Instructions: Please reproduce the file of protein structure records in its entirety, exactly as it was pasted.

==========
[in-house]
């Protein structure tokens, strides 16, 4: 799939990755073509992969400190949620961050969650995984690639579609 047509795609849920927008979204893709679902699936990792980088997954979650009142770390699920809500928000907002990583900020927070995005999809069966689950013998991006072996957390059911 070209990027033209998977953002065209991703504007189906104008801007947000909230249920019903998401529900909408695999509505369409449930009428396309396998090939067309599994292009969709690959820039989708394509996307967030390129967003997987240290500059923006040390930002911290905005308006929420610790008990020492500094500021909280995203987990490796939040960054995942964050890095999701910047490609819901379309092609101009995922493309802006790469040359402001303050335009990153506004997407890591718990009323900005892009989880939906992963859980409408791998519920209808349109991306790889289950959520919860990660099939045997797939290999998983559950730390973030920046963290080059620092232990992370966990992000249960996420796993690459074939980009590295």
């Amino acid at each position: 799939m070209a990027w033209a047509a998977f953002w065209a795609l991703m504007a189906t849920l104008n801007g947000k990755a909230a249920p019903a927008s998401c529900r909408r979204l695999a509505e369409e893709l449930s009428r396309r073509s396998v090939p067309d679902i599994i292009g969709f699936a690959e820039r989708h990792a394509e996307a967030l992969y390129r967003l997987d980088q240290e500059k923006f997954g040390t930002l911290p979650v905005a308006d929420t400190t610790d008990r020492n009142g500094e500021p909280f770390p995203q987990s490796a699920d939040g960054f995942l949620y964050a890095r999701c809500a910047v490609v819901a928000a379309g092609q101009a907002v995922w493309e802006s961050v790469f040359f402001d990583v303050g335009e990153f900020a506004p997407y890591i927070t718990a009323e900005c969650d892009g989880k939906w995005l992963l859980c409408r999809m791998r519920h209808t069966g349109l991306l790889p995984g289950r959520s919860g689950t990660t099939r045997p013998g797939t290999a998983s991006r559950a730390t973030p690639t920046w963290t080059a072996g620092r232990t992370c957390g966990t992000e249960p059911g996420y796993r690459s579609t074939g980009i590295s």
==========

[in-house]
């Protein structure tokens, strides 16, 4: 799939990755073509992969400190949620961050969650995984690639579609 047509795609849920927008979204893709679902699936990792980088997954979650009142770390699920809500928000907002990583900020927070995005999809069966689950013998991006072996957390059911 070209990027033209998977953002065209991703504007189906104008801007947000909230249920019903998401529900909408695999509505369409449930009428396309396998090939067309599994292009969709690959820039989708394509996307967030390129967003997987240290500059923006040390930002911290905005308006929420610790008990020492500094500021909280995203987990490796939040960054995942964050890095999701910047490609819901379309092609101009995922493309802006790469040359402001303050335009990153506004997407890591718990009323900005892009989880939906992963859980409408791998519920209808349109991306790889289950959520919860990660099939045997797939290999998983559950730390973030920046963290080059620092232990992370966990992000249960996420796993690459074939980009590295």
């Amino acid at each position: 799939m070209a990027w033209a047509a998977f953002w065209a795609l991703m504007a189906t849920l104008n801007g947000k990755a909230a249920p019903a927008s998401c529900r909408r979204l695999a509505e369409e893709l449930s009428r396309r073509s396998v090939p067309d679902i599994i292009g969709f699936a690959e820039r989708h990792a394509e996307a967030l992969y390129r967003l997987d980088q240290e500059k923006f997954g040390t930002l911290p979650v905005a308006d929420t400190t610790d008990r020492n009142g500094e500021p909280f770390p995203q987990s490796a699920d939040g960054f995942l949620y964050a890095r999701c809500a910047v490609v819901a928000a379309g092609q101009a907002v995922w493309e802006s961050v790469f040359f402001d990583v303050g335009e990153f900020a506004p997407y890591i927070t718990a009323e900005c969650d892009g989880k939906w995005l992963l859980c409408r999809m791998r519920h209808t069966g349109l991306l790889p995984g289950r959520s919860g689950t990660t099939r045997p013998g797939t290999a998983s991006r559950a730390t973030p690639t920046w963290t080059a072996g620092r232990t992370c957390g966990t992000e249960p059911g996420y796993r690459s579609t074939g980009i590295s």